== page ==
The Wonky Ware Factory And Shop

The Wonki Ware Factory And Shop in George

Oudtshoorn is in the heart of ostrich farming country so we saw plenty of those. The highlight of the local area, though, was the Cango caves complex. We restricted ourselves to the standard tour rather than the longer ‘adventure tour’ which sounded scarily physically demanding. Nonetheless, we were astounded by the caves. The vast cave structure and its stalagmites, stalactites, pillars and limestone flow-forms, plus the bats, were wonderfully presented by a guide who clearly loved them all.

Cango Caves

The Cango Caves (Sorry About The Lack Of Indication Of Scale – They Were Huge)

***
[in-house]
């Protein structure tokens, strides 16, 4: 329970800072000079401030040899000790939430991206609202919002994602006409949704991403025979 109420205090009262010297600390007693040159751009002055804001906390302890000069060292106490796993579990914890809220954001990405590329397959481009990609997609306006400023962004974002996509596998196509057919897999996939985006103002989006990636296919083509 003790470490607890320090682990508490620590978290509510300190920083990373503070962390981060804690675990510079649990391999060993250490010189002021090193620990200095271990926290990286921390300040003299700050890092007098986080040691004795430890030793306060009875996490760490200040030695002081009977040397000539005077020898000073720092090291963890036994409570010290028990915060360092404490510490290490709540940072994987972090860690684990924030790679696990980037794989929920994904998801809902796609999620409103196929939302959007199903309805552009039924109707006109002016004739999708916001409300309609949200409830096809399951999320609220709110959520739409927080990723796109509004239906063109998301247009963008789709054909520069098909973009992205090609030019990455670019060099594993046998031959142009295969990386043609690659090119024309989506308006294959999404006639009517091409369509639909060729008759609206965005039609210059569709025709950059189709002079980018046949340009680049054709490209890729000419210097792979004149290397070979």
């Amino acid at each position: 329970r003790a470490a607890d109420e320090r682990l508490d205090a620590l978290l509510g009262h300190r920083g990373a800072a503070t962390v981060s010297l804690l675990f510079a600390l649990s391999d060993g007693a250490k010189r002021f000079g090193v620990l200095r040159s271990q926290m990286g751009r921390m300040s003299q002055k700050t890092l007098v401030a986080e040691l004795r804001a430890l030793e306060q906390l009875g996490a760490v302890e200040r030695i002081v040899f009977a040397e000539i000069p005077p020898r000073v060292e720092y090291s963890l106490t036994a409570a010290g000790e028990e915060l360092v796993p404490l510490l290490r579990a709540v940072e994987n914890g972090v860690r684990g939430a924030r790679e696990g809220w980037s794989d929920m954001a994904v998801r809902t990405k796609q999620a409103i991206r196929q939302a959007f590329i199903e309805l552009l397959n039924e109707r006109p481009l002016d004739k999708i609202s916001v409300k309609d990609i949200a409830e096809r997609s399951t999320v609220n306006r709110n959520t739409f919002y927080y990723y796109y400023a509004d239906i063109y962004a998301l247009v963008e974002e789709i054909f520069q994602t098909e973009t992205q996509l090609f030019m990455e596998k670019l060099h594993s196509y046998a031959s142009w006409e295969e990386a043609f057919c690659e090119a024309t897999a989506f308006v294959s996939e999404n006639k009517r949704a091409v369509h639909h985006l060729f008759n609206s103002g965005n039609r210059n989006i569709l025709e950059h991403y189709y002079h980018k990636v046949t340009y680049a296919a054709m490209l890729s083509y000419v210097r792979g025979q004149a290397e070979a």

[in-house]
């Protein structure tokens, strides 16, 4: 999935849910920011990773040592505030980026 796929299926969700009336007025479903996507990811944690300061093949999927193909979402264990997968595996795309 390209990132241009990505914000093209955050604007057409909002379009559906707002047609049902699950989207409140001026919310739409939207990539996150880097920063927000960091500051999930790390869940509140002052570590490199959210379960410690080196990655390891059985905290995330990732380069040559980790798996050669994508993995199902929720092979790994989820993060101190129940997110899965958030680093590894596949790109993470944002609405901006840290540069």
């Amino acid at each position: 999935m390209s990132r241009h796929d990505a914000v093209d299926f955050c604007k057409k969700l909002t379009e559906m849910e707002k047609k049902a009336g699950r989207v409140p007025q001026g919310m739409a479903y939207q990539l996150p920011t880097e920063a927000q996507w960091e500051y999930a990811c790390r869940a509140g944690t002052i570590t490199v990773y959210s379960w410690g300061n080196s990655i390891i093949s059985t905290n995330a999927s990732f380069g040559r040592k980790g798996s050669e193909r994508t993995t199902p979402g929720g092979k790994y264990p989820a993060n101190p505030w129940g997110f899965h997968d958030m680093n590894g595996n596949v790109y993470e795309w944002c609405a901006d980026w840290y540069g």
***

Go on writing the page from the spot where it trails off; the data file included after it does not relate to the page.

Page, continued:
From the caves we took an indirect route west through the Groenfontein Valley to Calitzdorp, Ladismith and Barrydale. Much of the route was on decent dirt tracks. The slow pace they enforced was ideal for taking in the wonderful mountain and desert landscape. The mountains had such a grand scale and variety. Some were bare rock, while some were covered with fragrant Fynbos vegetation and others, nearer the winelands, with grass. Some were grey and others were orange or red. Some were rounded but most were craggy and imposing. This drive, and the similar one using even more obscure dirt tracks the following day between Swellendam and Franschhoek, was a holiday highpoint.

We stopped in the middle of nowhere at Ronnie’s Sex Shop for (just) some chips.  (His mates apparently added the middle word, it stuck, the bar became adorned with old fashioned bras and tough looking bikers and the shop has become a tourist attraction).